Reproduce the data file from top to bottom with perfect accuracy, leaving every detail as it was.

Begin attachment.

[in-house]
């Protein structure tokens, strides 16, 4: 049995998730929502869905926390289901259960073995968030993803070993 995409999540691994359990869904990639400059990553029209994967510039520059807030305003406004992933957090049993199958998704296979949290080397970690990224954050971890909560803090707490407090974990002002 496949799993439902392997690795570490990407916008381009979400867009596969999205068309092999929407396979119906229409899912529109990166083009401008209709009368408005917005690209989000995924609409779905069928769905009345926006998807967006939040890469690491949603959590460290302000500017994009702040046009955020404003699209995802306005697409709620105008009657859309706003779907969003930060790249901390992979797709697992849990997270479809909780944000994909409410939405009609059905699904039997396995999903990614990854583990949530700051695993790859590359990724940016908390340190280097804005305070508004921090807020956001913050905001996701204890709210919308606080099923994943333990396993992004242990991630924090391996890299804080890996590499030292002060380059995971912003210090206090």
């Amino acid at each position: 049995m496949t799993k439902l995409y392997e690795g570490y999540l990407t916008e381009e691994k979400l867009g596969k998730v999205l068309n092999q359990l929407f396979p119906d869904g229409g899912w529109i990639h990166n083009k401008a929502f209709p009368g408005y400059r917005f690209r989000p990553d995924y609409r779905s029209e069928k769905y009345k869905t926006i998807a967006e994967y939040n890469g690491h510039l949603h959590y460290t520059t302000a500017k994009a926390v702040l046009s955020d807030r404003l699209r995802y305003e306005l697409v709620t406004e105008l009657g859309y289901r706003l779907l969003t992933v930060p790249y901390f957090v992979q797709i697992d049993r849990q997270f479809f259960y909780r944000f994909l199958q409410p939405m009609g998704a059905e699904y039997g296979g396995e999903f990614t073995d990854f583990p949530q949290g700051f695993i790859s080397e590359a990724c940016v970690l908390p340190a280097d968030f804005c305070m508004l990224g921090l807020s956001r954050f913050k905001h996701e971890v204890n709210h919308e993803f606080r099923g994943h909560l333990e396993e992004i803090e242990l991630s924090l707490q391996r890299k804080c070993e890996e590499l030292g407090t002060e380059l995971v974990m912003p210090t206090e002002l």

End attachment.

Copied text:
[in-house]
């Protein structure tokens, strides 16, 4: 049995998730929502869905926390289901259960073995968030993803070993 995409999540691994359990869904990639400059990553029209994967510039520059807030305003406004992933957090049993199958998704296979949290080397970690990224954050971890909560803090707490407090974990002002 496949799993439902392997690795570490990407916008381009979400867009596969999205068309092999929407396979119906229409899912529109990166083009401008209709009368408005917005690209989000995924609409779905069928769905009345926006998807967006939040890469690491949603959590460290302000500017994009702040046009955020404003699209995802306005697409709620105008009657859309706003779907969003930060790249901390992979797709697992849990997270479809909780944000994909409410939405009609059905699904039997396995999903990614990854583990949530700051695993790859590359990724940016908390340190280097804005305070508004921090807020956001913050905001996701204890709210919308606080099923994943333990396993992004242990991630924090391996890299804080890996590499030292002060380059995971912003210090206090």
């Amino acid at each position: 049995m496949t799993k439902l995409y392997e690795g570490y999540l990407t916008e381009e691994k979400l867009g596969k998730v999205l068309n092999q359990l929407f396979p119906d869904g229409g899912w529109i990639h990166n083009k401008a929502f209709p009368g408005y400059r917005f690209r989000p990553d995924y609409r779905s029209e069928k769905y009345k869905t926006i998807a967006e994967y939040n890469g690491h510039l949603h959590y460290t520059t302000a500017k994009a926390v702040l046009s955020d807030r404003l699209r995802y305003e306005l697409v709620t406004e105008l009657g859309y289901r706003l779907l969003t992933v930060p790249y901390f957090v992979q797709i697992d049993r849990q997270f479809f259960y909780r944000f994909l199958q409410p939405m009609g998704a059905e699904y039997g296979g396995e999903f990614t073995d990854f583990p949530q949290g700051f695993i790859s080397e590359a990724c940016v970690l908390p340190a280097d968030f804005c305070m508004l990224g921090l807020s956001r954050f913050k905001h996701e971890v204890n709210h919308e993803f606080r099923g994943h909560l333990e396993e992004i803090e242990l991630s924090l707490q391996r890299k804080c070993e890996e590499l030292g407090t002060e380059l995971v974990m912003p210090t206090e002002l």